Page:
Question: Two actors are auditioning for one role. Both are equally qualified and both read from the same script. Yet only one actor wins the role while the other goes home empty handed. Why?

Answer: You may have answered something like: “the winning actor brought personality to the role, he had charisma, he made the audience feel the lines.” But whatever your answer was, I bet it didn’t have anything to do with the words he used!

This is not unlike what happens in a sales presentation or demo. Many vendor presentations use the same words and even scripts as their competitors. Things get blurry for our customers — especially as differences between products and services get smaller and buying cycles lengthen. So while a well-crafted message is a critical component of your presentation, don’t rely on your content to do all the heavy lifting by overlooking the tools right at your fingertips that can make that critical difference between winning and losing a role in your prospect’s business.

2 Secret Sales Weapons

The actor who won the role was able to bring those words to life for his audience, helping them connect emotionally to the words on the page. His winning audition didn’t require any slides, or bullet points, or fancy graphics. He simply used the tools he had available to him — his voice and body — in a way that brought meaning to the words, captured his audience’s attention, and sparked their imagination.

Like an actor, you have access to those same tools when you are in front of your prospect. From the sound and the quality of your voice to the way you stand or move, these are your secret sales weapons and they are constantly impacting how your audience perceives you, your company, and your solution. Check out the results from a well-known study about how humans receive communication:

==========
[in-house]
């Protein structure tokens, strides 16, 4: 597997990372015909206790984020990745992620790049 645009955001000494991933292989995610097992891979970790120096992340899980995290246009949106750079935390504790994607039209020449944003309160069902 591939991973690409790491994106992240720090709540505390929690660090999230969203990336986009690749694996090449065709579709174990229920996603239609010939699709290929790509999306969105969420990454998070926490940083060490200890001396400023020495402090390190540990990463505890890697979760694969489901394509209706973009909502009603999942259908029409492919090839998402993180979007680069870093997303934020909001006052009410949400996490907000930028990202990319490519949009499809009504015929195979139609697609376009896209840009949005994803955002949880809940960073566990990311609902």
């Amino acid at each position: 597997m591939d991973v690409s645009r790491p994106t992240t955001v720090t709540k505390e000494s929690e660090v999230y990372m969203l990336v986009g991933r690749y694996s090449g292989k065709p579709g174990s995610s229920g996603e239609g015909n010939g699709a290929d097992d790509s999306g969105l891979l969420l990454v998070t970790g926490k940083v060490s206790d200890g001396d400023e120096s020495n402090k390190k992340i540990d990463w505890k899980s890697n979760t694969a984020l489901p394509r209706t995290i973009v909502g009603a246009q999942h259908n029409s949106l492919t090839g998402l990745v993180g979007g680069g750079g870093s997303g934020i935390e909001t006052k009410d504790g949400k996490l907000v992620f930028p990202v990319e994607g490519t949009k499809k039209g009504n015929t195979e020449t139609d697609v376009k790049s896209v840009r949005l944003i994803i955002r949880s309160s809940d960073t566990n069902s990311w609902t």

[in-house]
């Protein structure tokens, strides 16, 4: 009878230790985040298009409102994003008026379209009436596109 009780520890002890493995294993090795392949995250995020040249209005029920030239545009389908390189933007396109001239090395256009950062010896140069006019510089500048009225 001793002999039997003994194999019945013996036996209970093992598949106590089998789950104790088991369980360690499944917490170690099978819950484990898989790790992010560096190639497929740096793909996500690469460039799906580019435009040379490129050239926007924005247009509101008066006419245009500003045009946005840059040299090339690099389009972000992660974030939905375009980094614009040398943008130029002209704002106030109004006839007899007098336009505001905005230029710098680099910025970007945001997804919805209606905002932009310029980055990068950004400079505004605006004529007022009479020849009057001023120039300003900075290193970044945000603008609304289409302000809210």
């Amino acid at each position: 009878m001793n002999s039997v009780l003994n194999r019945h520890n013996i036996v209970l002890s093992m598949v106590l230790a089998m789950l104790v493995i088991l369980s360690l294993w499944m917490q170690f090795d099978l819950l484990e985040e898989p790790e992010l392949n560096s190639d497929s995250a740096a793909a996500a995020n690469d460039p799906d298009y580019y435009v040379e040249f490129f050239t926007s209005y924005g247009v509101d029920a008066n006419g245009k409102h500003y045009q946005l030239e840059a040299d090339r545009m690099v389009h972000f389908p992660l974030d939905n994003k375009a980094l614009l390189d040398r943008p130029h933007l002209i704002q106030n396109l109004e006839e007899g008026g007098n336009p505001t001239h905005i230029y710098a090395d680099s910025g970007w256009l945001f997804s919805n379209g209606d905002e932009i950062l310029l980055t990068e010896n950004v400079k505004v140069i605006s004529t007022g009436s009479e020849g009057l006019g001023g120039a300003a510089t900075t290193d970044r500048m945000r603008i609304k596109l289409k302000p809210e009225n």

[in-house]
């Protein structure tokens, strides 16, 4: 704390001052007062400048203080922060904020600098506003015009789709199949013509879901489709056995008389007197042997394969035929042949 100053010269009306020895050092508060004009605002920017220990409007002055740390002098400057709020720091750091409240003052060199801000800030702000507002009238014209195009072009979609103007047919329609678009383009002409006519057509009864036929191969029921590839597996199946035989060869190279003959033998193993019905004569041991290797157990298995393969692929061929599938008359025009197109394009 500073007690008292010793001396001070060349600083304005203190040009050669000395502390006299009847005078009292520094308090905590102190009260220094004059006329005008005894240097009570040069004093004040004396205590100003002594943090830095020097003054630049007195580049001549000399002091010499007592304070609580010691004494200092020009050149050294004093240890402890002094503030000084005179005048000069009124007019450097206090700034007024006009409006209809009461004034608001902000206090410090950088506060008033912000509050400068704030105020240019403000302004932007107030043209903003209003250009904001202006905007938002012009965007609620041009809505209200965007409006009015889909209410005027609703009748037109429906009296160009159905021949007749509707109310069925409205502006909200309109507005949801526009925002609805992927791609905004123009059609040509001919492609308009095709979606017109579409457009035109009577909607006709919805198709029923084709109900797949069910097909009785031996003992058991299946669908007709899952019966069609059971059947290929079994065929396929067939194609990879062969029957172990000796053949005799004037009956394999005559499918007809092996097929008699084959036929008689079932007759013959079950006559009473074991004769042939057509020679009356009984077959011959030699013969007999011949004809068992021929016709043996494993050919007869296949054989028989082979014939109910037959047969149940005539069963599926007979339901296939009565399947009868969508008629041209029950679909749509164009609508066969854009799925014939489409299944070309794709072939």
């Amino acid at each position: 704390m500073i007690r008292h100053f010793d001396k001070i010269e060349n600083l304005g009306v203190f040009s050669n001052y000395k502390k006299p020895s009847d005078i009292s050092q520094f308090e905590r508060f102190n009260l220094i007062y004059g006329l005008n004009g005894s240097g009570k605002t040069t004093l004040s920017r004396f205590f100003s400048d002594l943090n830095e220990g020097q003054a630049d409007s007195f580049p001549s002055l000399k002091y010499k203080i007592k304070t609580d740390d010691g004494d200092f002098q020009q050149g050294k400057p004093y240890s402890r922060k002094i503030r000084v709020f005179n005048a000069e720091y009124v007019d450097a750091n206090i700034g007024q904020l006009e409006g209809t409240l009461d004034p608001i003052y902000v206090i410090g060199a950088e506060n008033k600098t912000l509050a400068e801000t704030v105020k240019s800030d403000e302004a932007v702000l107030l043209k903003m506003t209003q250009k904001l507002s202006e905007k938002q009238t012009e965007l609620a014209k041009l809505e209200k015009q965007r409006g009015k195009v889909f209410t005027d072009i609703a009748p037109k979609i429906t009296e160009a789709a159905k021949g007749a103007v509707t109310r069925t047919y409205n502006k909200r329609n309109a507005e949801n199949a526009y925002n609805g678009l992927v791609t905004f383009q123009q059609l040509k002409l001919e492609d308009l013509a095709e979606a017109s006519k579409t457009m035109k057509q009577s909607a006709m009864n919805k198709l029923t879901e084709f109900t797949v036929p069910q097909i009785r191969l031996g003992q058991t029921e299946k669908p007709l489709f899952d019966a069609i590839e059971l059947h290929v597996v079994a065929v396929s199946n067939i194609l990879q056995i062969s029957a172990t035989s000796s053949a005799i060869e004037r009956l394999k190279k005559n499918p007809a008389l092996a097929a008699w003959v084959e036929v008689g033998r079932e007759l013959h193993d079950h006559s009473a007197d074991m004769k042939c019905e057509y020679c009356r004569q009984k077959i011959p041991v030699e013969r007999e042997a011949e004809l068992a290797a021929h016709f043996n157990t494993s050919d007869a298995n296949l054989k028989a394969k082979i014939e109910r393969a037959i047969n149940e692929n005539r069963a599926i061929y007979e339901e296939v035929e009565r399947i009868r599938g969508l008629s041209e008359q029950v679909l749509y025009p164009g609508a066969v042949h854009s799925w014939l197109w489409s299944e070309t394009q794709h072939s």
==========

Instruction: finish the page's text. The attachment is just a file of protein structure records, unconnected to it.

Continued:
How we receive communication

93% of what we communicate to another person initially has nothing to with the words we use. Yet most of us spend 99% of our time focused on that 7% – the words!

Use your tools well and your prospect is drawn to your message and enticed by the picture you’re painting. Use them poorly, and your prospect may not form a clear or flattering picture in his mind or even hear your message. Utilizing your voice and body to focus your audience’s attention, keep them tuned in, and transfer powerful emotions can give you an unfair advantage over your competition. In a competitive market, you’d be wise to use it.

A good place to start is by assessing how you’re currently using your tools. I recommend recording yourself during practice (or an actual presentation if you have permission) and as you review it (a glass of wine can help dull the pain), ask yourself the following questions:

Your Sales Weapon Assessment:


  • How was my pace? Was it lively and varied, or did nerves cause me to rush?
  • Did I enunciate clearly? Or did I mumble or stumble over words?
  • Did I pause after statements or questions? Or did I blow right through to the next point?
  • Did my personality shine through my voice? Or did I fall into a monotone or “presenter mode”?
  • So, did I, um, sort of, you know, use a lot of filler words?


  • Was I attentive, energized and loose? Or did I appear tense or sluggish?
  • Was my posture confident and natural? Or uncertain and shrinking?
  • Were my movements purposeful or rambling?
  • Did my expressions match my words? Or did I forget to tell my face what I was feeling?
  • Were my gestures natural and used to emphasize key points? Or were my hands over or under active?
  • Were there any distracting mannerisms that took away from my message?

Likely you have spotted some areas for improvement. With practice and direction you can learn to use these secret sales weapons to connect with your audience and drive home key points. Read through the recommended posts above for tips on improvement. With good feedback you can start to identify and eliminate vocal and physical habits that can send your prospect straight to his smartphone. And by spending less than 7 minutes doing a simple physical and vocal warm-up, you can ensure that you’re communicating at your persuasive best in every presentation. A good place to start right now is by downloading a Free copy of my 7 Minute Power Presenter Warm-up on my Resources page.